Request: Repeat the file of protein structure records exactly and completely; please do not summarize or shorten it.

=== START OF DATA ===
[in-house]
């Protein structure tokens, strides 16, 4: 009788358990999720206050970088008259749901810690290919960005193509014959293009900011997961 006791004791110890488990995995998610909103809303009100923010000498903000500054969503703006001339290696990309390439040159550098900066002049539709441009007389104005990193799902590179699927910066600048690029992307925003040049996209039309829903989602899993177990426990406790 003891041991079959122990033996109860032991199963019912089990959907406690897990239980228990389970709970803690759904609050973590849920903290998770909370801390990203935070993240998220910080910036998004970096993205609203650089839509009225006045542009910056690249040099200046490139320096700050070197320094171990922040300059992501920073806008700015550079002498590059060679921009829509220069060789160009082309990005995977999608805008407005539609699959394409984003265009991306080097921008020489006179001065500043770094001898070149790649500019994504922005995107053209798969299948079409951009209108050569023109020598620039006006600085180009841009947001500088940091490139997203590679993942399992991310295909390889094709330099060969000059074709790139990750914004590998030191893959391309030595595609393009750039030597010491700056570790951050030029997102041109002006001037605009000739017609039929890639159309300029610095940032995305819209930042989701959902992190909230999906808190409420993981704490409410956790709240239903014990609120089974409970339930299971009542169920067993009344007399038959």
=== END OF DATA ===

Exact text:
[in-house]
């Protein structure tokens, strides 16, 4: 009788358990999720206050970088008259749901810690290919960005193509014959293009900011997961 006791004791110890488990995995998610909103809303009100923010000498903000500054969503703006001339290696990309390439040159550098900066002049539709441009007389104005990193799902590179699927910066600048690029992307925003040049996209039309829903989602899993177990426990406790 003891041991079959122990033996109860032991199963019912089990959907406690897990239980228990389970709970803690759904609050973590849920903290998770909370801390990203935070993240998220910080910036998004970096993205609203650089839509009225006045542009910056690249040099200046490139320096700050070197320094171990922040300059992501920073806008700015550079002498590059060679921009829509220069060789160009082309990005995977999608805008407005539609699959394409984003265009991306080097921008020489006179001065500043770094001898070149790649500019994504922005995107053209798969299948079409951009209108050569023109020598620039006006600085180009841009947001500088940091490139997203590679993942399992991310295909390889094709330099060969000059074709790139990750914004590998030191893959391309030595595609393009750039030597010491700056570790951050030029997102041109002006001037605009000739017609039929890639159309300029610095940032995305819209930042989701959902992190909230999906808190409420993981704490409410956790709240239903014990609120089974409970339930299971009542169920067993009344007399038959």